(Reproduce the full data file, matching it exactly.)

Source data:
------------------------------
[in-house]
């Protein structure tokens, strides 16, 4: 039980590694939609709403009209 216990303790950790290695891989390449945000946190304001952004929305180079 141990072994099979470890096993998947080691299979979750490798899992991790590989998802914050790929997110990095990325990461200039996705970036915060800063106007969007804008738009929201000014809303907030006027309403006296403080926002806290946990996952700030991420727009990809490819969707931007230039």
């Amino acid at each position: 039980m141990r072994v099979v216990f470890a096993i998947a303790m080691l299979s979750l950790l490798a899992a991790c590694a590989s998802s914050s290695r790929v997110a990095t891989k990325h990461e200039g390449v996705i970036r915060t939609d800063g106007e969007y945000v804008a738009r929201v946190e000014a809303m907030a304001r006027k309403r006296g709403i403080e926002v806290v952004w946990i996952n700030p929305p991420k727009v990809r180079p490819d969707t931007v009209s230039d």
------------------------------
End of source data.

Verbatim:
[in-house]
């Protein structure tokens, strides 16, 4: 039980590694939609709403009209 216990303790950790290695891989390449945000946190304001952004929305180079 141990072994099979470890096993998947080691299979979750490798899992991790590989998802914050790929997110990095990325990461200039996705970036915060800063106007969007804008738009929201000014809303907030006027309403006296403080926002806290946990996952700030991420727009990809490819969707931007230039």
């Amino acid at each position: 039980m141990r072994v099979v216990f470890a096993i998947a303790m080691l299979s979750l950790l490798a899992a991790c590694a590989s998802s914050s290695r790929v997110a990095t891989k990325h990461e200039g390449v996705i970036r915060t939609d800063g106007e969007y945000v804008a738009r929201v946190e000014a809303m907030a304001r006027k309403r006296g709403i403080e926002v806290v952004w946990i996952n700030p929305p991420k727009v990809r180079p490819d969707t931007v009209s230039d």